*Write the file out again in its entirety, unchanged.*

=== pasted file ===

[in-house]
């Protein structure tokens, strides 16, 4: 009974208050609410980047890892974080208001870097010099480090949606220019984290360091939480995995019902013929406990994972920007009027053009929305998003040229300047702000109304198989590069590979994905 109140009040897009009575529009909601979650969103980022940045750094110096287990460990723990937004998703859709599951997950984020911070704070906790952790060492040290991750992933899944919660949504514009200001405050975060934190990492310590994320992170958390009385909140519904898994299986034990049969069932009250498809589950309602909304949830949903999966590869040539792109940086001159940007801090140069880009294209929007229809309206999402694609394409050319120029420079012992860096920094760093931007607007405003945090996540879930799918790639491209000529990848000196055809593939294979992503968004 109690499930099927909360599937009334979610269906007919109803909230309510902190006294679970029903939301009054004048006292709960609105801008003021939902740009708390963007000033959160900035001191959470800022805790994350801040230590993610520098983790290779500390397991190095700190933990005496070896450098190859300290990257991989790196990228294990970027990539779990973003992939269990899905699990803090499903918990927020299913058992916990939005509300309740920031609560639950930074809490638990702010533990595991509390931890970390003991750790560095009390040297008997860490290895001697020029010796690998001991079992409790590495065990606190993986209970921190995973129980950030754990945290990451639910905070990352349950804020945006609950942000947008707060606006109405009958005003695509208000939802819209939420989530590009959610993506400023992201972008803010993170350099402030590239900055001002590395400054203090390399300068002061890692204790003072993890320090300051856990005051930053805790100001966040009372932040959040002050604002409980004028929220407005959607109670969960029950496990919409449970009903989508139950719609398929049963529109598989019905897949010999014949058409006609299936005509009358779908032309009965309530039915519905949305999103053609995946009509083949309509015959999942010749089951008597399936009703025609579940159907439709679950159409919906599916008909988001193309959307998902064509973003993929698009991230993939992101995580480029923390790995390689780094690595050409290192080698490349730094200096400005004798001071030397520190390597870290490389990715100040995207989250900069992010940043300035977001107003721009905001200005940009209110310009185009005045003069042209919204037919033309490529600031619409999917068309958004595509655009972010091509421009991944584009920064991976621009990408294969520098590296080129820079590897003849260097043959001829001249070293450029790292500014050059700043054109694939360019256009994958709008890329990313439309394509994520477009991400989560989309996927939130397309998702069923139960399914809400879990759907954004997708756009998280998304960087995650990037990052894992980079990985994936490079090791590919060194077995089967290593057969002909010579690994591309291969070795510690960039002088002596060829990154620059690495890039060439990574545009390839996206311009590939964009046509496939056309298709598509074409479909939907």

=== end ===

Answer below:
[in-house]
């Protein structure tokens, strides 16, 4: 009974208050609410980047890892974080208001870097010099480090949606220019984290360091939480995995019902013929406990994972920007009027053009929305998003040229300047702000109304198989590069590979994905 109140009040897009009575529009909601979650969103980022940045750094110096287990460990723990937004998703859709599951997950984020911070704070906790952790060492040290991750992933899944919660949504514009200001405050975060934190990492310590994320992170958390009385909140519904898994299986034990049969069932009250498809589950309602909304949830949903999966590869040539792109940086001159940007801090140069880009294209929007229809309206999402694609394409050319120029420079012992860096920094760093931007607007405003945090996540879930799918790639491209000529990848000196055809593939294979992503968004 109690499930099927909360599937009334979610269906007919109803909230309510902190006294679970029903939301009054004048006292709960609105801008003021939902740009708390963007000033959160900035001191959470800022805790994350801040230590993610520098983790290779500390397991190095700190933990005496070896450098190859300290990257991989790196990228294990970027990539779990973003992939269990899905699990803090499903918990927020299913058992916990939005509300309740920031609560639950930074809490638990702010533990595991509390931890970390003991750790560095009390040297008997860490290895001697020029010796690998001991079992409790590495065990606190993986209970921190995973129980950030754990945290990451639910905070990352349950804020945006609950942000947008707060606006109405009958005003695509208000939802819209939420989530590009959610993506400023992201972008803010993170350099402030590239900055001002590395400054203090390399300068002061890692204790003072993890320090300051856990005051930053805790100001966040009372932040959040002050604002409980004028929220407005959607109670969960029950496990919409449970009903989508139950719609398929049963529109598989019905897949010999014949058409006609299936005509009358779908032309009965309530039915519905949305999103053609995946009509083949309509015959999942010749089951008597399936009703025609579940159907439709679950159409919906599916008909988001193309959307998902064509973003993929698009991230993939992101995580480029923390790995390689780094690595050409290192080698490349730094200096400005004798001071030397520190390597870290490389990715100040995207989250900069992010940043300035977001107003721009905001200005940009209110310009185009005045003069042209919204037919033309490529600031619409999917068309958004595509655009972010091509421009991944584009920064991976621009990408294969520098590296080129820079590897003849260097043959001829001249070293450029790292500014050059700043054109694939360019256009994958709008890329990313439309394509994520477009991400989560989309996927939130397309998702069923139960399914809400879990759907954004997708756009998280998304960087995650990037990052894992980079990985994936490079090791590919060194077995089967290593057969002909010579690994591309291969070795510690960039002088002596060829990154620059690495890039060439990574545009390839996206311009590939964009046509496939056309298709598509074409479909939907």